Basing House was home to the illustrious Paulet family throughout the 16th and 17th centuries. William Paulet began building Basing House in 1535. The house was built on the remains of a Norman castle built by the de Ports, who later anglicised their name to St John. William Paulet became the Marquiss of Winchester and also the Lord Treasurer, serving all the Tudor monarchs in his long and successful career. The house is believed to have been incredibly impressive and became the largest private house in the country after being further extended in 1560.
Shortly after its completion, Henry VIII visited, followed over the years by all the other Tudor monarchs and James I. Elizabeth I visited the house four times, bringing massive entourages with her and these lavish visits nearly bankrupted the Paulet family.
The Paulets were Catholics and staunch Royalists and the 5th Marquiss, John Paulet, declared Basing House a Royalist garrison when Civil War began. Soldiers arrived to defend the house and improvements were made to the defences under the advice of Inigo Jones, the King’s Architect. Under siege three times during the Civil War, Basing House eventually fell to Cromwell in 1645. After the final siege John Paulet was sent to the Tower of London, and under Cromwell’s command the house was burnt and then dismantled, with much of the material being used by the residents of Old Basing to rebuild homes that had been destroyed during the fighting.
The house was given back to the Paulet family after the monarchy was restored, and a Hunting Lodge was built next to the Grange Farm Complex. The site of the original house was used as an aesthetically pleasing aspect of the lodge’s pleasure gardens.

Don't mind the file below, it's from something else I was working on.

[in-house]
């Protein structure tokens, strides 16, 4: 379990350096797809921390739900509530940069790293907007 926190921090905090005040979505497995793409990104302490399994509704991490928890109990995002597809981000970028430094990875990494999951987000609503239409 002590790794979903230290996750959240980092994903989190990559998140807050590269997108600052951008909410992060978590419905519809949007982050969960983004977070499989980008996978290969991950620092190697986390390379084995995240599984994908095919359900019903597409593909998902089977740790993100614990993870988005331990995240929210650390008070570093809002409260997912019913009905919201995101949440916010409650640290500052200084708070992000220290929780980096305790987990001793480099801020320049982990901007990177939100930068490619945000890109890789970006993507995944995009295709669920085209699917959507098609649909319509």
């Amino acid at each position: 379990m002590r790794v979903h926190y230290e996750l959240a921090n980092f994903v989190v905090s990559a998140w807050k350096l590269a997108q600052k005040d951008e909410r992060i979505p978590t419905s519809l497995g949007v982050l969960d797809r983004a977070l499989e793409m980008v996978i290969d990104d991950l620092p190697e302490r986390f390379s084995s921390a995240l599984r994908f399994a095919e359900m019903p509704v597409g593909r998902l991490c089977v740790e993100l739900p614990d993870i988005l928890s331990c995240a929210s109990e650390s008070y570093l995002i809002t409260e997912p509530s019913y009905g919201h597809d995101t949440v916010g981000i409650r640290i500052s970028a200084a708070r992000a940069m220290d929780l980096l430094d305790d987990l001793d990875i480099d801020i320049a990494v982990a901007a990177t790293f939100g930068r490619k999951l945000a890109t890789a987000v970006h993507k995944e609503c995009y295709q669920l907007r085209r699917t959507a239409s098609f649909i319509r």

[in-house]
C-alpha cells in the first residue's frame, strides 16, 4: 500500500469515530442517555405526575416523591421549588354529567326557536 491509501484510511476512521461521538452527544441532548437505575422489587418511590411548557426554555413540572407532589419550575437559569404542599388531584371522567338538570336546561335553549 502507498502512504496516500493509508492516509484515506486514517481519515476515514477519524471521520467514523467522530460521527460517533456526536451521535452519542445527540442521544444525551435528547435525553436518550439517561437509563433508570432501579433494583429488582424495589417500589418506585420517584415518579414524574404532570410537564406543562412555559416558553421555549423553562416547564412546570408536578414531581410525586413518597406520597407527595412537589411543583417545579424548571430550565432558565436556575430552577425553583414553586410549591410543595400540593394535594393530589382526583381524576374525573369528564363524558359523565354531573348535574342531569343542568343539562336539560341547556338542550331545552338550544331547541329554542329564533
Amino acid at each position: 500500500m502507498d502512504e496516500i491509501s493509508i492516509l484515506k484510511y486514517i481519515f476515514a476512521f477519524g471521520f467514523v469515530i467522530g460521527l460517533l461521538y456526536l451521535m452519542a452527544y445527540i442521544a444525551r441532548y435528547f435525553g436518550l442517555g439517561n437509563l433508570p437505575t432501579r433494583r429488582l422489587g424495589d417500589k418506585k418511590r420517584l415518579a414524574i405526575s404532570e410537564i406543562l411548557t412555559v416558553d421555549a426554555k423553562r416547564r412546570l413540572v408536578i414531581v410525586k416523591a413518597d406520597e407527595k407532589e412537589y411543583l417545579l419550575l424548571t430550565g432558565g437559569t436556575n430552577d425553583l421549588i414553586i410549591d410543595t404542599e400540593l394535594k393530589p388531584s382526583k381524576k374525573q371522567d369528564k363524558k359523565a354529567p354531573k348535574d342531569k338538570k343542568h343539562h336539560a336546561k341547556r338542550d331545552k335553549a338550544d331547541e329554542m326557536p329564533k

Today, the ruins of Basing House are extensive, with rare half-moon earthworks and evidence on much of the remaining buildings of the fierce fighting that took place in the Civil War. The site has been excavated over a period of 100 years, but there is still much to discover and Community Archaeology Excavations run every year to add to the archaeological record.
The car park is a 5 minute walk from Basing House and the path runs alongside the River Loddon. You will be met in the car park and escorted to site, but children must be properly supervised during this walk. To get from Basing Grange to the Basing House ruins, pupils will need to cross a road; groups will be escorted but school staff must ensure that the road crossing is used correctly.
Basing House is mainly an outdoor site with uneven ground so it is essential that everyone has appropriate footwear; trainers or walking boots are ideal, or wellingtons in wet weather. The site is also exposed, so wet weather gear or hats and sun cream should be brought, as appropriate.
There are toilets available on both sites, at the Learning & Community Centre and at the Garrison Gate, both of which include an accessible toilet. There is an additional accessible toilet below the museum.
We would be very grateful if you could complete and return the evaluation form that will be provided after your visit. We value your feedback and will use it to continue developing and improving our sessions at Basing House.
Most importantly of all, enjoy your visit to Basing House!